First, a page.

Private Duty

Houses burned down, but agency worked hard to keep clients, caregivers safe

Consider using an assessment tool to identify clients who would be in greatest need of assistance during emergencies.

Doing this kind of preparatory work will help your agency better protect clients in the event disaster strikes in your area.

About 4 a.m. Oct. 9, with a massive wildfire raging, employees with At Your Service Home Care in Santa Rosa, Calif., were able to pull up clients’ contact numbers and call people living in affected areas.

The agency already had done legwork ahead of time. The agency uses an assessment to identify which members of its client population are “most vulnerable” in the event of an emergency. Clients who are bedbound, for instance, are deemed to be in greater need of assistance.

In At Your Service’s office, the agency pulled up clients’ records in its internet-based records system.

First agency employees called the homes of clients in the worst physical health — clients requiring around-the-clock care.

Then employees called clients who live alone.

Finally, employees called clients who had a family member living with them.

Various tools exist to help providers identify which clients would be most in need of assistance in a disaster. One was created by Diane Link, director of clinical services with Conshohocken, Pa.-based BlackTree Healthcare Consulting. (See related tool.)

Agency shares its fire experiences

In October 2017, wildfires across eight California counties required 100,000 people to evacuate, killed at least 42 people and destroyed roughly 8,400 structures, according to the San Francisco Chronicle.

While the blazes burned down homes for several At Your Service staff members and clients, no clients or employees were physically injured.

For Dr. Lucy Andrews, the agency’s owner/CEO, the incident began early Oct. 9 when she was forced to quickly evacuate her home — so quickly she had to leave behind her horse and five goats.

She and other At Your Service employees wound up evacuating to the office.

In fact, by the end of the day the agency’s office had mattresses on the floor and a motor home outside. Among the evacuees in the building: 20 people, seven dogs, six cats and a hamster.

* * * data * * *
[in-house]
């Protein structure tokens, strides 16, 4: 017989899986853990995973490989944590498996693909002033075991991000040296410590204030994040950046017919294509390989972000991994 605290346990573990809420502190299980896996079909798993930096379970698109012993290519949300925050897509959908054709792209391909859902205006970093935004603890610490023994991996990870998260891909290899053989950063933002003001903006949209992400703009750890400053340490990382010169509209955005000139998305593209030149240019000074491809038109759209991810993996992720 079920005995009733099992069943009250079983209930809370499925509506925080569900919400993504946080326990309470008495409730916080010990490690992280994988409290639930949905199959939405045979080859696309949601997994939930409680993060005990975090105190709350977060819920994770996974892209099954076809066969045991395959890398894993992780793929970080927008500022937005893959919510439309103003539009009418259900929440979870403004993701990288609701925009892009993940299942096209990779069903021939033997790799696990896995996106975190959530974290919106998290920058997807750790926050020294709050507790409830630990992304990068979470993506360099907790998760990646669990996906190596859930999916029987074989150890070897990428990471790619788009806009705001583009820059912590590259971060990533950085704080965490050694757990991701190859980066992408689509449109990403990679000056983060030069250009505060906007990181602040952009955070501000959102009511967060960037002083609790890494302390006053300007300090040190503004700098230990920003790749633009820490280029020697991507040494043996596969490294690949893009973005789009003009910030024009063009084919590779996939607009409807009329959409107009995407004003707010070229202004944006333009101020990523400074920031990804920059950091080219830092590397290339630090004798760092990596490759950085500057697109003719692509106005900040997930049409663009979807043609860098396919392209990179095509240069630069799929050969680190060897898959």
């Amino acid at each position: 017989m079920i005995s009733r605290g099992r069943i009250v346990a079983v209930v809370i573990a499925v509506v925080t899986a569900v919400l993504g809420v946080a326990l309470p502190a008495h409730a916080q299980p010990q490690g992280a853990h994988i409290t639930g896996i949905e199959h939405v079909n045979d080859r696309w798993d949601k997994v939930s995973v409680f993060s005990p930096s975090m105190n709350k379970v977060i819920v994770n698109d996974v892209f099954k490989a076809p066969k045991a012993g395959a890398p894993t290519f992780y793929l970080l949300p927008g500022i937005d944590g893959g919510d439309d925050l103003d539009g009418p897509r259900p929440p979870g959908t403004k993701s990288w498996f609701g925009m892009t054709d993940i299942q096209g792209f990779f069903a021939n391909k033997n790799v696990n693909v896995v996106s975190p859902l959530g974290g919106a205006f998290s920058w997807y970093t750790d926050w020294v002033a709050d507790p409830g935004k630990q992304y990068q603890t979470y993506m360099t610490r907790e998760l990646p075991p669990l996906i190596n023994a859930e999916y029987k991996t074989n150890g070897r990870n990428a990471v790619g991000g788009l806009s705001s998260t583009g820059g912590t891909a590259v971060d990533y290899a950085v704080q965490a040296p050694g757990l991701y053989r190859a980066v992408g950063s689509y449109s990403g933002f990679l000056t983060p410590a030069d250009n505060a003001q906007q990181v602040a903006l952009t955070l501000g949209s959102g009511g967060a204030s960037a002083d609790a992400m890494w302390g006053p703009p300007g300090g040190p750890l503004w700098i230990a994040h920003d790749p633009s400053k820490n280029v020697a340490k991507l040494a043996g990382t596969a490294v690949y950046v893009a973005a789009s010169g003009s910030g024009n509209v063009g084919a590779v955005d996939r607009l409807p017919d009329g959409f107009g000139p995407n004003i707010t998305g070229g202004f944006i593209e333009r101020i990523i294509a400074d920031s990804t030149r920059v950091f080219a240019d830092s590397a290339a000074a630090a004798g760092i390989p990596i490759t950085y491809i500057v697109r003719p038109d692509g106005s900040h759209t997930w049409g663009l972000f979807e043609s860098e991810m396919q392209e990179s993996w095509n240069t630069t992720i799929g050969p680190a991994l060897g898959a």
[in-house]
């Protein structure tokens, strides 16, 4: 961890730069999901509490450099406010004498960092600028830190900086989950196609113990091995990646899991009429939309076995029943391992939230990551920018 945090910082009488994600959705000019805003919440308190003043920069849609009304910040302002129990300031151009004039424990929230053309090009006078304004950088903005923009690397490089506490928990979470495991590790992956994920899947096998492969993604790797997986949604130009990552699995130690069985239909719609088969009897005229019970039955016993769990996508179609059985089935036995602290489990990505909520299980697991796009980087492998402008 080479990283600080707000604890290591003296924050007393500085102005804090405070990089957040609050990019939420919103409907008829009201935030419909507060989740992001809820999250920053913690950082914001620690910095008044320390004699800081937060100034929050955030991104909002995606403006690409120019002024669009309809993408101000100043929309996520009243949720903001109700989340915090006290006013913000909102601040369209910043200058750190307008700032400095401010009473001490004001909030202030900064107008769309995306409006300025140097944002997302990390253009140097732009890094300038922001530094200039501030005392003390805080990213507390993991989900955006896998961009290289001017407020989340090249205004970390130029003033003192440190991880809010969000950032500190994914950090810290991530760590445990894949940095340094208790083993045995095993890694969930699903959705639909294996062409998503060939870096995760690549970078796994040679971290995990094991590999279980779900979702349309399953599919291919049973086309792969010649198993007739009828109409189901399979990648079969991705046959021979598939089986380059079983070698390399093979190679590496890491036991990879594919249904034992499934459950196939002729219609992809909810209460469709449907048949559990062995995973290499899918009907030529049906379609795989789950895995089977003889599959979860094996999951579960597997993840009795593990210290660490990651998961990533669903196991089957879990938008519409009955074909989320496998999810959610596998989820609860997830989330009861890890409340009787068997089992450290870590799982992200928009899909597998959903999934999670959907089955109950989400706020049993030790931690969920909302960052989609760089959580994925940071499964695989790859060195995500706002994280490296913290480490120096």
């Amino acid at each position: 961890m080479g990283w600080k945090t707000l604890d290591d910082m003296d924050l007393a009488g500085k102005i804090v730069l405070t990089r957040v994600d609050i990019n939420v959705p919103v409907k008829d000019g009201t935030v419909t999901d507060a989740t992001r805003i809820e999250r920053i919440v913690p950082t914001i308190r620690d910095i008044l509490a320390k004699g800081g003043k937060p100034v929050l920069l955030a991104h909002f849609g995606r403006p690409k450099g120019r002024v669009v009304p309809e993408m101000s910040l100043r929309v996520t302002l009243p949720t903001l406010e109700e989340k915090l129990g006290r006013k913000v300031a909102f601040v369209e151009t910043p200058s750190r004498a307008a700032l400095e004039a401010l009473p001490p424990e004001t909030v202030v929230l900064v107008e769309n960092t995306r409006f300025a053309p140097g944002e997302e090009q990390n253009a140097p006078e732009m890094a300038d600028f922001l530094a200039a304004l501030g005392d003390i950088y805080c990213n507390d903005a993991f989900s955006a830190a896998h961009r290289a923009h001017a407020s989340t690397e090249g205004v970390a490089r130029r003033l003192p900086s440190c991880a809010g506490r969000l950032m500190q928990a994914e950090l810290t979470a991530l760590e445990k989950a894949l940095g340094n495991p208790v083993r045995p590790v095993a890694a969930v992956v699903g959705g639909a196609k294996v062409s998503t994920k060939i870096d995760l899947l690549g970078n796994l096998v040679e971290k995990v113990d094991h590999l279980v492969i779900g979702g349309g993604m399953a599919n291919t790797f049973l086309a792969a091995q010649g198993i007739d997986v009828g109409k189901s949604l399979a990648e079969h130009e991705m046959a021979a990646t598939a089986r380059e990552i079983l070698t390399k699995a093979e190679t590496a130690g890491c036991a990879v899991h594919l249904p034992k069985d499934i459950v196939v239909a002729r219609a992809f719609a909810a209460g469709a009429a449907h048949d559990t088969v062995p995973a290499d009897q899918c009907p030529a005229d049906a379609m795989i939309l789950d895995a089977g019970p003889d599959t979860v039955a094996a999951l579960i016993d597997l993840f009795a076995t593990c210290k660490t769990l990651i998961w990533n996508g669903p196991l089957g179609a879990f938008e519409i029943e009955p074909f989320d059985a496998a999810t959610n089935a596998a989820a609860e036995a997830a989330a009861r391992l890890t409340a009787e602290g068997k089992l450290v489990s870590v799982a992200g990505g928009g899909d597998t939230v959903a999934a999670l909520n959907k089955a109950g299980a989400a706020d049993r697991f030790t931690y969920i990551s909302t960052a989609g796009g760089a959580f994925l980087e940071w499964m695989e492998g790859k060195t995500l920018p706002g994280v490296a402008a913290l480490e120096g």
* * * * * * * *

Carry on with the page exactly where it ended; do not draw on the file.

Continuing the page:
Agency’s calls warned clients of blaze

About 4 a.m. Oct. 9, At Your Service employees woke up several clients and alerted them to the blaze.

If agency employees were at the clients’ homes, those caregivers were directed to drive the clients to a family member or, if necessary, the agency’s office.

If clients were on their own and could drive, they were directed to evacuate.

For clients who were on their own and who could not drive, the agency tried to help contact their family members or send caregivers to help.

The agency did its best to guide clients and staff to safety.

“We had them try and drive South, because we knew the fire was north of them,” Andrews says.

Caregivers in safer areas who weren’t on duty started calling in and asking if they could help.

“We only did that a couple times because they were going into the fire, basically,” Andrews says.

In those situations, the agency tried to keep the caregivers from driving far. It was gridlock on the roads and nearly impossible to get to certain areas.

“Mostly we did telephone triage for those clients who we could not get to,” Andrews says. “If we could, we let them know family was on the way.”

Prepare your agency for wildfires

Take worst-case scenarios into account when planning.

  • Regardless of whether you offer private duty services or Medicare skilled services, “you really need to have a good plan in place for, ‘What if?’” Andrews says.
  • This thought process during emergency planning, she says, should address the question: What if your agency is on its own with no possibility of help from law enforcement or the fire department, because those agencies are too busy dealing with the emergency itself?
  • “You can’t write your emergency plan around just calling 911, and they’ll transport whoever you need or tell you what to do,” Link agrees. “Even in normal emergencies, it doesn’t happen that way.”

Consider investing in technology that allows you to access clients’ records from anywhere.

  • Because At Your Service wasn’t relying on paper records, multiple employees could sign on remotely at the same time to access information about the agency’s client population.
  • The agency uses ClearCare for its medical records.

“We’re not burdened by paper,” Andrews says. “The old style was carrying around a binder. That person held the keys to the kingdom and knew what was going on, and God forbid anything happened to them.” — Josh Poltilove (jpoltilove@decisionhealth.com)